Sunday, November 24, 2013

Creating an application context for a .NET MVC and Web API application

When I worked with SharePoint there was a useful object that would hold contextual data for the current request that was being processed, the SPContext.Current object. It would contain all sorts of useful SharePoint specific contextual info. Recently I was building a new ASP.NET MVC website, including a Web API portion, and wanted to create a similar concept in this custom website. The application being built receives certain information from request headers on each request, looks up data in a database based on this info and makes it easily available to all the code running during that request. I wanted to solve the 'easily available' requirement through just such a contextual object. I also wanted to make this work equally for the MVC as well as the API controllers which process the HTTP request a little differently. I thought it would have been done before, but it took some digging and experimentation to come up with a clean solution, so I thought I'd share it.

In brief, I will create a class that will hold the context data, and have one static property called Current. The Current property actually stores its data in the HttpContext.Current.Items collection (see Hanselman's discussion on why). Any code in that request can then use AppContext.Current.Data to get at this common data.

Step 1 : Create the AppContext


public class AppContext
{
    private const string APP_CONTEXT = "AppContext";

    // TODO: Update this with as many fields as needed
    public string Data { get; private set; }
    public AppContext(string Data)
    {
        this.Data = Data;
    }

    public static AppContext Current
    {
        get { return (AppContext)HttpContext.Current.Items[APP_CONTEXT] ; }
        set { HttpContext.Current.Items[APP_CONTEXT] = value; }
    }
}

The AppContext class holds the common data that needs to be accessible easily and quickly to any code running durring this request. This example only has one property, Data, but you can expand the AppContext to have as much complexity as needed. Notice the private setter on the property, the idea is that an AppContext is created once and not changed.

Step 2 : Create the Action filters


using System.Web.Mvc;

namespace JoeApp.ActionFilters.Web
{
    public class AppContextFilter : ActionFilterAttribute
    {
        public override void OnActionExecuting(ActionExecutingContext filterContext)
        {
            AppContext.Current = new AppContext(filterContext.RequestContext.HttpContext.Request.Headers["MyData"]);
        }
    }
}

The first action filter is meant to be used by the MVC code. This filter inherits from the base class in the System.Web.Mvc namespace. The next action filter is meant for the Web API, and inherits form the base class in System.Web.Http.Filters. Each of these filters is reading a value from the Request headers, and each is doing so a little differently, according to the pipeline they execute in. The important thing to notice is that they both store the value in AppContext.Current by creating a new instance of the AppContext. In the real app I worked on, the code in these filters called a common helper function that did some database work and some other logic before creating the AppContext, so this can me much more complex than saving a string. Notice that the filters have the same class name, but live in a different namespace. I chose this to stay consistent with how Microsoft implemented the base classes.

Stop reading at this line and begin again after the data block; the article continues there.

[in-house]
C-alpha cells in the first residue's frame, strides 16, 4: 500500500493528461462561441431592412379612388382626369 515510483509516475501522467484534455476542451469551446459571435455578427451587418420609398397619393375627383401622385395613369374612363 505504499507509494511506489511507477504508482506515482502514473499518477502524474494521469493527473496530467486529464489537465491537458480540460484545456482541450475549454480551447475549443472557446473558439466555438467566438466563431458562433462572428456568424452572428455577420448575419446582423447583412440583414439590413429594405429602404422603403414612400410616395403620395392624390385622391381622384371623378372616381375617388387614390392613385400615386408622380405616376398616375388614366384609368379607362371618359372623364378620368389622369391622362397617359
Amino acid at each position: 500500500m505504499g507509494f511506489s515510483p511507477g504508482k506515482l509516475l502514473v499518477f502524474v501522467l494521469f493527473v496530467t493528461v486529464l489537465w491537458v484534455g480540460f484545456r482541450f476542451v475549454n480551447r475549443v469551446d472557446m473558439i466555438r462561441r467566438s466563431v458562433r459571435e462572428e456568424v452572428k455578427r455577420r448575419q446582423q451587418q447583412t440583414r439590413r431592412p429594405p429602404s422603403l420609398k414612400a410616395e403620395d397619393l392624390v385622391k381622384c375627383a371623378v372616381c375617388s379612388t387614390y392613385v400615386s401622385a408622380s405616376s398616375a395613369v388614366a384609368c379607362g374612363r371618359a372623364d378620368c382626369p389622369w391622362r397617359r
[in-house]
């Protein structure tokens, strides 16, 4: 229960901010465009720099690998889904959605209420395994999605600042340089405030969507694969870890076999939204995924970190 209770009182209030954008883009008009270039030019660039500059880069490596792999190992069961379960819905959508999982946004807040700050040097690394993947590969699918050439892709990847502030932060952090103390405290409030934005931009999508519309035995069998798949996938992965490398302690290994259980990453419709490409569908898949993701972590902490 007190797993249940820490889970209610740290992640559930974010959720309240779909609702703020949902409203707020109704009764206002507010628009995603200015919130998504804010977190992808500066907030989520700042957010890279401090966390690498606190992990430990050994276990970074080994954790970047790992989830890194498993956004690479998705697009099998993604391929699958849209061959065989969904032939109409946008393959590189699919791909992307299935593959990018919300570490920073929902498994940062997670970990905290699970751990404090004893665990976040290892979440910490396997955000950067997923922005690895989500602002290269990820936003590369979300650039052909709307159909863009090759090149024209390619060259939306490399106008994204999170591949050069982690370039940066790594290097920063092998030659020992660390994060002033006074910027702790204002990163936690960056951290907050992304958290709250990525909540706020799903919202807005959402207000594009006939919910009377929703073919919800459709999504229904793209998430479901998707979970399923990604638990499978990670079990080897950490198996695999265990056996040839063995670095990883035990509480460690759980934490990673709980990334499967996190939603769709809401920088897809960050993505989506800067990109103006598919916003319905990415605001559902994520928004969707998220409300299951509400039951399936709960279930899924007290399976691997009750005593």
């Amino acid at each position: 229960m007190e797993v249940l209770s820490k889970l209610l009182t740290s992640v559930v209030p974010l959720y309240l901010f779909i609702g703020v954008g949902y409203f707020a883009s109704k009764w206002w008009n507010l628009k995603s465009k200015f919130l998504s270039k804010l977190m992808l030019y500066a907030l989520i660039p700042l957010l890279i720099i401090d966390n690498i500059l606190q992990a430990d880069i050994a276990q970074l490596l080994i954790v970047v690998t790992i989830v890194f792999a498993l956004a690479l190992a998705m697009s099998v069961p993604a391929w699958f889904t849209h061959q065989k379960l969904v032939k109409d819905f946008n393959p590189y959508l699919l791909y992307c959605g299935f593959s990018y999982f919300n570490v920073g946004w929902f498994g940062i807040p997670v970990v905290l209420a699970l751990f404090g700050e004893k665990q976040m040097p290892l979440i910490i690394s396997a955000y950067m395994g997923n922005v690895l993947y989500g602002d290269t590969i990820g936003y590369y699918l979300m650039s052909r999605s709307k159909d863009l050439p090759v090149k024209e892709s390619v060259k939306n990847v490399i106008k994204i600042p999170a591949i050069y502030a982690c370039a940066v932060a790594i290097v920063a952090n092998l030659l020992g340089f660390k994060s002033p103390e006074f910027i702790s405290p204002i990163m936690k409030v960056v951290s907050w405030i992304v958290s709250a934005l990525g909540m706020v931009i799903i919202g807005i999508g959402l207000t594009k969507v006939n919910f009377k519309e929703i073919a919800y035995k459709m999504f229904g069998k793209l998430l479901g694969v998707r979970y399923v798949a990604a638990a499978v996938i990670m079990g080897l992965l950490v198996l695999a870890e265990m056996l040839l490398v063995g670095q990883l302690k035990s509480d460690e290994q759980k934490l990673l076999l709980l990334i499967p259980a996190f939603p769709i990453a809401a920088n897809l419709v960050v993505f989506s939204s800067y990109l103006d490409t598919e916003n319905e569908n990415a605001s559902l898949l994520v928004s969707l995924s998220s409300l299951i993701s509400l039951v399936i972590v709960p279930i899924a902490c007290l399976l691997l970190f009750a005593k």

using System.Web.Http.Filters;

namespace JoeApp.ActionFilters.Http
{
    public class AppContextFilter : ActionFilterAttribute
    {
        public override void OnActionExecuting(System.Web.Http.Controllers.HttpActionContext actionContext)
        {
            AppContext.Current = new AppContext(actionContext.Request.Headers.GetValues("MyData").FirstOrDefault());
        }
    }
}

Step 3 : Register the filters


In order for the filters to be used on every request, they need to be globally registered. The easy way to do so is in the global.asax, or rather in the config classes it calls. For the web filter it's the FilterConfig class:
 public class FilterConfig
 {
     public static void RegisterGlobalFilters(GlobalFilterCollection filters)
     {
         filters.Add(new HandleErrorAttribute());
         filters.Add(new AppContextFilter());
     }
 }

For the api filter it's the WebApiConfig class:
public static void Register(HttpConfiguration config)
{
    // Web API configuration and services

    // Web API routes
    config.MapHttpAttributeRoutes();

    config.Routes.MapHttpRoute(
        name: "DefaultApi",
        routeTemplate: "api/{controller}/{id}",
        defaults: new { id = RouteParameter.Optional }
    );

    config.Filters.Add(new AppContextFilter());
}

In each of these, I only added the one line that adds the filter to the filters collection.
Last step : Use the context
Now you can use the context in any of your code, and since your action filter exeutes on each request, the context will be properly populated each time. In the following example, the AppContext.Data contained the same data I passed in the request header called "MyData":
The controller action method:
        public ActionResult Index()
        {
            ViewBag.Data = AppContext.Current.Data;
            return View();
        }

The view:
<h2>Header was: @ViewBag.Data</h2>

The result

In not so many lines of code and a few simple classes, you can create a very handy construct to carry request wide data throughout your app. It's a concept used by Microsoft in a number of places (HttpContext, SPContext, etc) and so will be easily recognized by other developers.

Happy coding!